About Faith in Public Life

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Mission

Faith in Public Life (FPL) is a strategy center for the faith community advancing faith in the public square as a powerful force for justice, compassion and the common good.
In order to maximize the faith community’s unique ability to shape public debates, FPL identifies and creates moments of opportunity, builds and supports broad coalitions, and designs and implements innovative campaigns, bold initiatives and capacity-building tools. FPL’s approach emphasizes results, rapid response, cutting-edge skills and media savvy.

History

Following the 2004 election, in which faith was often deployed in service of a narrow and partisan agenda, a diverse group of 40 religious leaders came together to advance a positive alternative: a robust and effective faith movement pursuing the common good with the savvy, flexibility and nimbleness to thrive in a new political and media environment.

Faith in Public Life was founded to fuel this burgeoning faith movement with cutting edge strategies and capacity-building resources. The founders gave FPL a movement-focused mission, rather than an organizational or issue-focused one, and the specific mandate to lift up religious voices speaking for justice and the common good, build bridges and facilitate strategic alliances, and find new ways forward on historically divisive issues.

Impact

In just a few years, FPL has played an important role in changing the narrative about the role of faith in politics, winning major progressive policy victories, and empowering new religious leaders to fight for social justice and the common good. Our media expertise, rapid-response capabilities and strategic campaign development have made us respected commentators in the media and valued partners with a range of religious groups working for economic and social justice. The timeline highlights some of our hallmark achievements as a strategy center for the faith community.

2013 – Hitting the road with the Nuns on the Bus

The effort to reform our broken immigration system has been the biggest legislative debate since the 2012 election. While media coverage initially focused on developments inside the Beltway, FPL laid the groundwork to insert powerful voices into the debate in key states and Congressional districts. While Congress debated a bipartisan reform bill, we played an integral role in planning and executing the “Nuns on the Border” bus tour, which held 50 events with Catholic Sisters from coast to coast — including many in crucial Congressional districts – to rally the faith community in support of reform that keeps immigrant families together and builds a roadmap to citizenship for the undocumented. FPL helped conceptualize the tour and led the media strategy and outreach, resulting in scores of newspaper, television and radio stories that lifted up the faith community’s commitment to common sense reform and turned up the pressure on strategically important Members of Congress. Along the way, we mounted phone-banking campaigns targeting Capitol Hill offices and coordinated letters to newspaper editors, editorial board meetings and op-eds.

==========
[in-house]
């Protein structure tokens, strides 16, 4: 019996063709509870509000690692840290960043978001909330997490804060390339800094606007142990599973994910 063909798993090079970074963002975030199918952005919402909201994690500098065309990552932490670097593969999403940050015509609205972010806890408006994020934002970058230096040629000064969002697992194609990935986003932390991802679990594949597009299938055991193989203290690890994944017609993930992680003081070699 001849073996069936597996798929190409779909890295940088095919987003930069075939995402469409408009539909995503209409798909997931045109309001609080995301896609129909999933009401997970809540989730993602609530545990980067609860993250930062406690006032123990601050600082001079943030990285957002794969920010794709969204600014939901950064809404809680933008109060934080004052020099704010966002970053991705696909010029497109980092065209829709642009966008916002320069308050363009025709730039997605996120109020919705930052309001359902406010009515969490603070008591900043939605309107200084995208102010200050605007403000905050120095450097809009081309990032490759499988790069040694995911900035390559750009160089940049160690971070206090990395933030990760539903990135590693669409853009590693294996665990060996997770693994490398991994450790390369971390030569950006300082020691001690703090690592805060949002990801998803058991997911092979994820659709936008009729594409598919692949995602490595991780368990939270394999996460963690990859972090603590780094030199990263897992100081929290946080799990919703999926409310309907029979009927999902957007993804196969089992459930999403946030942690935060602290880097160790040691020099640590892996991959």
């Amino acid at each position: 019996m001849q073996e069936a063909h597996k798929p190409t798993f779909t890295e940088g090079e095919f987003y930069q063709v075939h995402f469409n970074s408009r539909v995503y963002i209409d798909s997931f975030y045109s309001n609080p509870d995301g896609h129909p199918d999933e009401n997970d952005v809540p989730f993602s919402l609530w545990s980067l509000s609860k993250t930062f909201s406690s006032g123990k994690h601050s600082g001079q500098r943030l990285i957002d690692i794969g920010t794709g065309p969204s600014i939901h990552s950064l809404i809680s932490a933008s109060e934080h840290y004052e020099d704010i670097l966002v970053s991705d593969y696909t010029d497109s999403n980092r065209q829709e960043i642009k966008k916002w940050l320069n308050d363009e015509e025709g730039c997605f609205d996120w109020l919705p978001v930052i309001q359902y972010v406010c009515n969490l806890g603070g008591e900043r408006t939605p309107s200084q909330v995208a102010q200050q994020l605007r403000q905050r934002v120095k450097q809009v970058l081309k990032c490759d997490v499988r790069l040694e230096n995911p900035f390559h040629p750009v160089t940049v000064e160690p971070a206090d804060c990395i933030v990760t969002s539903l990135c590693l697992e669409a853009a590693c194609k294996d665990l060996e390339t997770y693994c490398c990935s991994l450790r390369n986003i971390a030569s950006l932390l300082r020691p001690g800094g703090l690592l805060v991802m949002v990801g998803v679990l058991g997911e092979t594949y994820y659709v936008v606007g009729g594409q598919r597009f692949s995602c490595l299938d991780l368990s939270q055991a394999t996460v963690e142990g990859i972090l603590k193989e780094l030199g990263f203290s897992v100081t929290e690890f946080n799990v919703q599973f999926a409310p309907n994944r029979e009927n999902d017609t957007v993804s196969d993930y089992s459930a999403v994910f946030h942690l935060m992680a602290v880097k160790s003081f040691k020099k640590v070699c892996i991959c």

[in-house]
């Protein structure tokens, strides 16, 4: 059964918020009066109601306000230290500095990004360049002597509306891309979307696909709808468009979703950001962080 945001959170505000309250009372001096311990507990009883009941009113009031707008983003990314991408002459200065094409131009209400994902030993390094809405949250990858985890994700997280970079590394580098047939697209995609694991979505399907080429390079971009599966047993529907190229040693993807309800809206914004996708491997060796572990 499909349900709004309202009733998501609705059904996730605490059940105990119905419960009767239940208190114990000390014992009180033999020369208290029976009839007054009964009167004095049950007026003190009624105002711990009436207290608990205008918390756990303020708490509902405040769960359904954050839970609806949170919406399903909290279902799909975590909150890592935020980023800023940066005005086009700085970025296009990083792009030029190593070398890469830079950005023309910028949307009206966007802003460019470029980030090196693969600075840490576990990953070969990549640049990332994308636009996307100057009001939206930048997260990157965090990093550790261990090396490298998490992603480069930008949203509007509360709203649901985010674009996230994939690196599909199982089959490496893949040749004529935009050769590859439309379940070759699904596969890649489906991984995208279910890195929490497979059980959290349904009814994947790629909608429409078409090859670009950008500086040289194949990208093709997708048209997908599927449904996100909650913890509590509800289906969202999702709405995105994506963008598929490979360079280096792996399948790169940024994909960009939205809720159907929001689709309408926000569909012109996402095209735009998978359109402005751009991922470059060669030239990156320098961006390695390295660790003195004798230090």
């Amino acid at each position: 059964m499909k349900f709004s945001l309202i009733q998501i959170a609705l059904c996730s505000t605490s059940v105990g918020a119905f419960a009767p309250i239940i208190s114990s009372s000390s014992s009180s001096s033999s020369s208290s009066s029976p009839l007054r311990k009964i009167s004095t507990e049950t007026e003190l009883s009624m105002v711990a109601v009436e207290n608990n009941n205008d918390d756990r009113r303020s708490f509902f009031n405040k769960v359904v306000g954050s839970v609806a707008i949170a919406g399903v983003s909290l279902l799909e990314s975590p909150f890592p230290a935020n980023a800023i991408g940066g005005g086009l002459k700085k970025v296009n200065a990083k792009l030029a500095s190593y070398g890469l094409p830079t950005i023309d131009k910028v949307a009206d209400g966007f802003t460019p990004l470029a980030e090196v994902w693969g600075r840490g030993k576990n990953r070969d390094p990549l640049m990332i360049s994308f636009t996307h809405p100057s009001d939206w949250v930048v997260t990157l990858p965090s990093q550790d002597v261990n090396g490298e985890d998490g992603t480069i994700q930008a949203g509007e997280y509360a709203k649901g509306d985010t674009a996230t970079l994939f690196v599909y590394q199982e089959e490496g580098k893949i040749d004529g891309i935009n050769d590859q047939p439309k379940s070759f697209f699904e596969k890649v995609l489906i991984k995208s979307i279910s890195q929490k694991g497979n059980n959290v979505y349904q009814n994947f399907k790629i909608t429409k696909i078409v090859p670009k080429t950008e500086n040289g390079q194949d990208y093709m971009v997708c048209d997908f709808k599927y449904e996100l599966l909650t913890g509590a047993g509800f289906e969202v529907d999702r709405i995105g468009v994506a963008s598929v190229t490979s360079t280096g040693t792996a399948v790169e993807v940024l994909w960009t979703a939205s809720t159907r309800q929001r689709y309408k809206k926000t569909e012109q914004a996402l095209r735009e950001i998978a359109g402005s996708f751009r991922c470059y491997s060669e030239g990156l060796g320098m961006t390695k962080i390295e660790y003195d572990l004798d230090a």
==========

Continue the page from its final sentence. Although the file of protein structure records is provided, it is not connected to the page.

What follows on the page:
As the legislative debate progressed through the summer, FPL also built a groundswell of support on Catholic college campuses. In partnership with the Association of Catholic Colleges and Universities, the Association of Jesuit Colleges and Universities, and the Ignatian Solidarity Network, we organized an open letter from 100 Catholic college and university presidents calling on Catholic members of Congress to support bipartisan, commonsense immigration reform that includes a pathway to citizenship. These influential voices, which were previously absent from the political narrative, resonated in national media outlets such as the Washington Post and The New York Times. The letter also ran as a full page ad in Politico, amplifying this message to a key audience of policymakers, pundits and Congressional staffers.

We didn’t stop there. We also hired organizers to help plan events on dozens of campuses from coast to coast as students returned for the fall semester and the legislative process on Capitol Hill slowly moved along. As the debate continues, this momentum is demonstrating to Catholic lawmakers that immigration is an enduring priority at Catholic institutions.

Along the way, we’ve also engaged in other advocacy and communications efforts, such as providing media strategy and outreach for a massive faith leaders’ rally at House Speaker John Boehner’s district office in Springfield, Ohio, and placing radio ads in key districts in Nevada and Nebraska that featured religious leaders and children of undocumented parents who live in constant fear.

2012-13: Rolling out innovative tools

FPL has developed sophisticated civic engagement tools called the Religion Models that enable us to precisely target people of faith for contact during issue campaigns. In the past two years they’ve been put to use as never before. Using the Religion Models, ISAIAH, a faith-based community organizing group in Minnesota, was able to efficiently reach thousands of people of faith with phone calls and direct mail with tailored messaging in a successful campaign to defeat a discriminatory state voter-ID ballot initiative that would have disenfranchised poor, minority, elderly and young Minnesota voters. This year, the Religion Models have been put to similar use in legislative fights on issues ranging from gun violence prevention to food stamp funding in key states.

2011-12: Exposing immoral economic values